Saturday, 23 February 2019
The Voice - Consumer's Voice
Is International Breadwinners legit? People at my church are encouraging me to join but I’m suspicious.
No, it’s not legit, it’s a pyramid scheme and the people doing their best to recruit new members are open about it. Let’s begin by explaining what exactly a pyramid scheme is. Section 9 of the new Consumer Protection Act says that it’s a scheme “where participants in the scheme receive compensation derived primarily from their respective recruitment of other persons as participants”. The key thing is that there is either no product being sold or the product is only a minor part of the business. A pyramid scheme is all about recruiting multiple levels of other people and using their joining money to pay the people above them in the pyramid.
The new Act does on to say that people “shall not directly or indirectly promote, or knowingly join, enter or participate, or cause any other person to promote, join, enter or participate in … a pyramid scheme”. Did you see that it said that as well as forbidding promoting a pyramid scheme is also forbids people from even joining one?
The penalties can be severe. A fine of up to P100,000 or up to 5 years in prison. Or both.
I contacted some of the people recruiting victims into this “International Breadwinners” scheme and they were very open about how it works. I asked whether people sell products or just recruit other people and one of them, apparently a pastor and someone who claims to be a serving police officer was clear. “we dnt sell anything” he told me.
Another, who I believe is his wife, told me that there are “No products. You just get paid by recruiting”.
The people I contacted who are recruiting others in this scheme are open about it being a pyramid scheme. I suspect they will soon stop once they realise that the church they operate and their career in law enforcement are at risk. Do you want to face the same penalties they now face?
Is this a real job?
I got an offer through LinkedIn for a job in Russia from an individual by the name of Alesandr Boris Oil & Gas Limited. He told me of the available job vacancy at the organization which were 3 vacancies and asked me of my qualifications. I replied with my qualifications and he responded saying that I should forward my CV and necessary documents to his agent who will take care of the whole process for me to be able to come and be permitted to work in Russia. He gave me the email address of the agent who I managed to reach and he told me what documents he needs in order to process my permit to work in Russia, including transportation & accommodation. However the agent says that his services are not free and demands a fee of 1000 dollars. I told him and Mr Boris that I can’t afford that kind of money therefore Mr Boris says I should try negotiate with the Agent the amount I can afford of which I haven't done.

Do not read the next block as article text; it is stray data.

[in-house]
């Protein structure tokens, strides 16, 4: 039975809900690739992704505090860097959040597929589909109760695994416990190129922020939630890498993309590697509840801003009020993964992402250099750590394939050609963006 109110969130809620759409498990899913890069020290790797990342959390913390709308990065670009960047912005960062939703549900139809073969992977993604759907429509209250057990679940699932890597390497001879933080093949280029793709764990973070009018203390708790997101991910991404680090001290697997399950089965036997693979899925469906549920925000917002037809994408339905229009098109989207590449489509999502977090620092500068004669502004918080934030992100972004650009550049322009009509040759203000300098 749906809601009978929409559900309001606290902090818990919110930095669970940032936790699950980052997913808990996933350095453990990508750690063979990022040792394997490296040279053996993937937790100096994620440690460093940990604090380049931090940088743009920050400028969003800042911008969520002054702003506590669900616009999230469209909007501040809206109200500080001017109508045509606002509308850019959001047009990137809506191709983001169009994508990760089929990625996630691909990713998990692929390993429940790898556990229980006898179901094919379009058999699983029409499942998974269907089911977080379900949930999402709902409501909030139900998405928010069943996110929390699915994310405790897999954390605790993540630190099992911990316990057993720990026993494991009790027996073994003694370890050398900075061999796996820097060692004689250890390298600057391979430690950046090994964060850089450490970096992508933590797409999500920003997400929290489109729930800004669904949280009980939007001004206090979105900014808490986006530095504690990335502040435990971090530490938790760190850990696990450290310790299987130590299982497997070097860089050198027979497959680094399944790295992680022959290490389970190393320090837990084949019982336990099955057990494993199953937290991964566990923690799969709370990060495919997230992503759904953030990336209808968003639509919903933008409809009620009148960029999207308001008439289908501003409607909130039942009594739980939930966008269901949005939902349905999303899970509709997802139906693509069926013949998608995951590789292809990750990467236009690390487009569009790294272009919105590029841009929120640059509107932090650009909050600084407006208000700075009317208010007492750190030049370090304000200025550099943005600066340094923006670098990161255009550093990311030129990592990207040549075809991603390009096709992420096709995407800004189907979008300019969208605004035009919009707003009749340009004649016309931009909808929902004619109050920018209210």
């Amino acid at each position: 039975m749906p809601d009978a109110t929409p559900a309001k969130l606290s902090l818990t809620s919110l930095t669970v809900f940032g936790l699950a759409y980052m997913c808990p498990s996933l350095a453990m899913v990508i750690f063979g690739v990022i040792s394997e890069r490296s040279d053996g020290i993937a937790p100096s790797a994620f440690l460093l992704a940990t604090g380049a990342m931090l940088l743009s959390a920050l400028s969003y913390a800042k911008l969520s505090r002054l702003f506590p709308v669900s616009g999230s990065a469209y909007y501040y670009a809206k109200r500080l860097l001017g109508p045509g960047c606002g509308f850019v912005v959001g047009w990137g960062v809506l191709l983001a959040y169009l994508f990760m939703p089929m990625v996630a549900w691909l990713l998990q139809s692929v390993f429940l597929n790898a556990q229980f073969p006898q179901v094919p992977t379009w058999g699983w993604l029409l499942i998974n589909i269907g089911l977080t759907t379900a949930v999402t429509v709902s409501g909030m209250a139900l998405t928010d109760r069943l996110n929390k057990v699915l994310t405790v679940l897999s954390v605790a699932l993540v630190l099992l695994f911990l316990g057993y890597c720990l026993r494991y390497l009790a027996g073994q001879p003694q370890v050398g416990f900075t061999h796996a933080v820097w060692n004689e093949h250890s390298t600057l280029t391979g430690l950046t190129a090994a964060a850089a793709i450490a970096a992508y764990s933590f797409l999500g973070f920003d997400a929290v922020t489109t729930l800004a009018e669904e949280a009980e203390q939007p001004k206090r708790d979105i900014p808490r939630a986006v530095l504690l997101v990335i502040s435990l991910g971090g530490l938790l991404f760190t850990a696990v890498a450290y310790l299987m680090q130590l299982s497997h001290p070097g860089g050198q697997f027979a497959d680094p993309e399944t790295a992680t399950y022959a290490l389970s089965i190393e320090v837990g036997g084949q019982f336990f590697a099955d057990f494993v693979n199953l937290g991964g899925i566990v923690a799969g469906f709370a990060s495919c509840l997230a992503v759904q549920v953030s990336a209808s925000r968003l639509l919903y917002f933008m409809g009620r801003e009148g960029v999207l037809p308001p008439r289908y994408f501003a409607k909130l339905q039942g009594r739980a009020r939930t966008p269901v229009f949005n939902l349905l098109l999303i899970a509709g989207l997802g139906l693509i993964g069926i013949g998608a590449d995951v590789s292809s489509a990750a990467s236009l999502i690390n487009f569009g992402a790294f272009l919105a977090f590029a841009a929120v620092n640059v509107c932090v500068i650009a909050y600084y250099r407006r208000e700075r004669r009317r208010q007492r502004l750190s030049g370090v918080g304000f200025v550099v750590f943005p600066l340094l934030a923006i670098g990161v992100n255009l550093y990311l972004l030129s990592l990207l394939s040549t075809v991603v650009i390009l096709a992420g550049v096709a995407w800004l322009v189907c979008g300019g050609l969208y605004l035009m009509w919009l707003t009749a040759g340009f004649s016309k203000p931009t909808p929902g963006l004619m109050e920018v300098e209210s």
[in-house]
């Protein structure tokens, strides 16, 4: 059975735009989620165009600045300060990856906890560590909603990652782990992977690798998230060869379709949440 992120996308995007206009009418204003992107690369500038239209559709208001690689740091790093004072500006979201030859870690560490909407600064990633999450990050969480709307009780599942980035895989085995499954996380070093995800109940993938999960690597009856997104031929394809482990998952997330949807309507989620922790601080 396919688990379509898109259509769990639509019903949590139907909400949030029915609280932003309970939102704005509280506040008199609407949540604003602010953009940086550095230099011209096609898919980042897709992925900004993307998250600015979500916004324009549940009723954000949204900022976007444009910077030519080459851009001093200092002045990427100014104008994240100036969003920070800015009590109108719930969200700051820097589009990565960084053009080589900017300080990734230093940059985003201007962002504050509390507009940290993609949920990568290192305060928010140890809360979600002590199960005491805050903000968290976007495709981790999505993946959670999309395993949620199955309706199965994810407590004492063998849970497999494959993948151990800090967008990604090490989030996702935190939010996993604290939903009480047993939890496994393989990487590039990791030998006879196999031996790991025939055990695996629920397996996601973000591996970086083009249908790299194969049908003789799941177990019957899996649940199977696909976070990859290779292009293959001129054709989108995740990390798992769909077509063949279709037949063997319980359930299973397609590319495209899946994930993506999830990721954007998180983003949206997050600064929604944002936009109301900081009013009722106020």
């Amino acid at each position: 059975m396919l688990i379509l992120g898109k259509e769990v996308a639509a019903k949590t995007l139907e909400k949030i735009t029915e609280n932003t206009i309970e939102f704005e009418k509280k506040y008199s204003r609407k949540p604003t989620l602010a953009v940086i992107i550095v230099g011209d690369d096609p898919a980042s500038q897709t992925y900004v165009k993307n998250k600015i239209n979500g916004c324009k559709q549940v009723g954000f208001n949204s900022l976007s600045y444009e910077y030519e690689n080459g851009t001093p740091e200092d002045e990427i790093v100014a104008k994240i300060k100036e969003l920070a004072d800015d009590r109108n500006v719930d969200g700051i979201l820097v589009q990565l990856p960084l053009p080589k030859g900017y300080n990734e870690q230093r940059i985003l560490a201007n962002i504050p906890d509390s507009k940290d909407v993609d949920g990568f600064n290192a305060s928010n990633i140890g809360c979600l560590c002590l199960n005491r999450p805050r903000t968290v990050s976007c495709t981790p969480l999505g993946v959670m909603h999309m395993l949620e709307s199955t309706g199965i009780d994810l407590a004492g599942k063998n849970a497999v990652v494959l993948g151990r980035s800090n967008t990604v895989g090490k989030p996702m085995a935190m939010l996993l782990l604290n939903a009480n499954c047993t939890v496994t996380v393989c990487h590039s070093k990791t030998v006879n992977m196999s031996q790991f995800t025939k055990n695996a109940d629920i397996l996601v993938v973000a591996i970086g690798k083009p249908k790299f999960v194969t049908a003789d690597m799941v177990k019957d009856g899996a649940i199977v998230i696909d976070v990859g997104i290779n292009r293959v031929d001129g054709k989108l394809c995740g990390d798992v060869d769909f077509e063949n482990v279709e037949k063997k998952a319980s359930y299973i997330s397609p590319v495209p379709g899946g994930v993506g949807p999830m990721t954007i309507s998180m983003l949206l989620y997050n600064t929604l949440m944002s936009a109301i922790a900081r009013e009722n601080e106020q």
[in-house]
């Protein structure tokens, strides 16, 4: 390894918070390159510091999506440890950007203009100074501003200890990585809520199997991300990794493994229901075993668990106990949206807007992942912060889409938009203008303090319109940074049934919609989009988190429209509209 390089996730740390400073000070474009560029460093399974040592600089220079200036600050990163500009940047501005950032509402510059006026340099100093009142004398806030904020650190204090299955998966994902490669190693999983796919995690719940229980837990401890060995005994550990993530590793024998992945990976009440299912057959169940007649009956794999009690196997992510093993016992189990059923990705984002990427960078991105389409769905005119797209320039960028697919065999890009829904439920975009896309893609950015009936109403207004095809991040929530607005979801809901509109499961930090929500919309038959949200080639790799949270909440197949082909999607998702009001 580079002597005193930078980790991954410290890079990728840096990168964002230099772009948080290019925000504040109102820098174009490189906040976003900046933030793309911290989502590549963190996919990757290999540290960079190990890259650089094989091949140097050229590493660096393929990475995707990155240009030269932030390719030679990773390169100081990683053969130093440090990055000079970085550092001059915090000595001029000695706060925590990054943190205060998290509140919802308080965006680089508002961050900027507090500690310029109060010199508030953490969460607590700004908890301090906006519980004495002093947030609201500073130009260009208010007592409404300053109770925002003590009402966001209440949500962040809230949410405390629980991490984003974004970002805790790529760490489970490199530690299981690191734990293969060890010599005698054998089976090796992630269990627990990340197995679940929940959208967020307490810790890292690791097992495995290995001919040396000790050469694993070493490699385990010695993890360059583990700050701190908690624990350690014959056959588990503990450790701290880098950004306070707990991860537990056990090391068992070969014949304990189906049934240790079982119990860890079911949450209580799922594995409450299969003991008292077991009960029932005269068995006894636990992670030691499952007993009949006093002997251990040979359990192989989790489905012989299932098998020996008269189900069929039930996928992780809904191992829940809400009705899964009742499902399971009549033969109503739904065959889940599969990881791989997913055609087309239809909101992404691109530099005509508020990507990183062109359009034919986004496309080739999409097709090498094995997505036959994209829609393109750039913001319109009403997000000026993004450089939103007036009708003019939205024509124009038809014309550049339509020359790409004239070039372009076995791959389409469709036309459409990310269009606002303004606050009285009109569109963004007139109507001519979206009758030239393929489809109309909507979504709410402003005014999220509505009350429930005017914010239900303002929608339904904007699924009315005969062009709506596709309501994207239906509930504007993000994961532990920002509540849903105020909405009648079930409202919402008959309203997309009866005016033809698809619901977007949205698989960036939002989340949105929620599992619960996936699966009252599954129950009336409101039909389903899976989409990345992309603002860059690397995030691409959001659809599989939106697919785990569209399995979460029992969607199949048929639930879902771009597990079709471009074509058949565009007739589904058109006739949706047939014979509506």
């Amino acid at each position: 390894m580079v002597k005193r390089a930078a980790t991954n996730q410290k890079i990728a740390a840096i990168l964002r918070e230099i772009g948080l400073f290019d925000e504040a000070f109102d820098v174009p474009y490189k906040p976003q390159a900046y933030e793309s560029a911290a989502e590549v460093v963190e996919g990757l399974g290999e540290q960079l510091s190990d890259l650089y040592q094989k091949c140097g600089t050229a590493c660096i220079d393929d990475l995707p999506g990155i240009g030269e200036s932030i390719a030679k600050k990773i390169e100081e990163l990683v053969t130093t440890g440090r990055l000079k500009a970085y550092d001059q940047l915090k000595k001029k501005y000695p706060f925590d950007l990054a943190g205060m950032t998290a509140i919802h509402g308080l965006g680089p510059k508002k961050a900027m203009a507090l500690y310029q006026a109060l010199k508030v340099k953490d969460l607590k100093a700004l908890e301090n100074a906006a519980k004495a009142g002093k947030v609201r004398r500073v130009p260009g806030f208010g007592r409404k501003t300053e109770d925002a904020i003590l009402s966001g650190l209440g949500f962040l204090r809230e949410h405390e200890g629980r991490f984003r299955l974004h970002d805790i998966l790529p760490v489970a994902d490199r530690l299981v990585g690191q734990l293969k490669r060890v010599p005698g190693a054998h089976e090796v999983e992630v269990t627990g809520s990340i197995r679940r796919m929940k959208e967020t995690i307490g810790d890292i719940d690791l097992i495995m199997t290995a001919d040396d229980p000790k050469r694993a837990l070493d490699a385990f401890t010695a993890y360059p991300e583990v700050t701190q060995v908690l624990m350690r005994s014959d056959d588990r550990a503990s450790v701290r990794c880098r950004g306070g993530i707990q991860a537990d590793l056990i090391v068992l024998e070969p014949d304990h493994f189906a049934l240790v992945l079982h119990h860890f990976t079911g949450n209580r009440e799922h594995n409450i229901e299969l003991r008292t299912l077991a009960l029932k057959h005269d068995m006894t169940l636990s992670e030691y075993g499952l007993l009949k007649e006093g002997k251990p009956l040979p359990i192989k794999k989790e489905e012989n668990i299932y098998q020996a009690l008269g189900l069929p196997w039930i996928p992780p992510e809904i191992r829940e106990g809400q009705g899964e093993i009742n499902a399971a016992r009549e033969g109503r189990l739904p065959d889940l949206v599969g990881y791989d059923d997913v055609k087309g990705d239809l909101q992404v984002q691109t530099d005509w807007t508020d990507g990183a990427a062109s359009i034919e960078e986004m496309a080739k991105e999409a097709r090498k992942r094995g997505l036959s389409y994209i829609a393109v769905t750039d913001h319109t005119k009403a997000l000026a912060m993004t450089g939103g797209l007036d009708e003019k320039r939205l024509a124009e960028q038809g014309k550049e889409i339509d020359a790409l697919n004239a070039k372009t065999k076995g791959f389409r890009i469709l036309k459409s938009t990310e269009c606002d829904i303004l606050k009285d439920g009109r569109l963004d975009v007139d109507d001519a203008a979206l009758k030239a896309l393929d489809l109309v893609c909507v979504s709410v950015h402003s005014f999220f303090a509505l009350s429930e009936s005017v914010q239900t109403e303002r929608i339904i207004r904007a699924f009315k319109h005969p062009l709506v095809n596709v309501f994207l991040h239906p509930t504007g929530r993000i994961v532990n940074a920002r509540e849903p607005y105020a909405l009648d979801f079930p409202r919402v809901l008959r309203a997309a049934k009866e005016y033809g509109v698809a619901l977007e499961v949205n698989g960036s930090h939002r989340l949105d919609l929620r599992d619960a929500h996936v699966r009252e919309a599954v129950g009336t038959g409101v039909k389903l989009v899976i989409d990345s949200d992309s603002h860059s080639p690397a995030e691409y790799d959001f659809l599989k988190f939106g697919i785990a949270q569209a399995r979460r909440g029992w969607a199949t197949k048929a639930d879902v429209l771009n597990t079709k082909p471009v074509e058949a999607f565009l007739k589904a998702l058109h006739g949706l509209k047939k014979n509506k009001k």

I was hoping if you can check if Alesandr Boris, his organization and his agents are not a scam. I had approached the police and they referred me to Consumer watchdog which is where I got your email address.
Hope to hear from you soon. Thank you advance.
I don’t need to do much research to say with certainty that this is a scam. The most obvious clue is that they want you pay the “agent” $1,000 to get your work permit. This is simply not how international recruitment works. Genuine companies pay for everything when they recruit someone from overseas. They pay for flights and accommodation and they certainly cover the cost of getting whatever visas might be necessary. They pay them. Not you, not the recruit.
Another clue is quite simple. Why would they offer a job in the oil and gas industry to someone on the other side of the planet who doesn’t have any experience in that industry? And another thing. They didn’t interview you face-to-face? It’s simply not realistic.
This is the beginning of an advance fee scam. The $1,000 (which is curiously flexible when you say you can’t afford it) is what this is all about. If you were to pay them they’ll just continue to invent a list of other payments until you either run out of money or finally realise that you’re being scammed. I suggest that you delete the emails and any others you receive like this.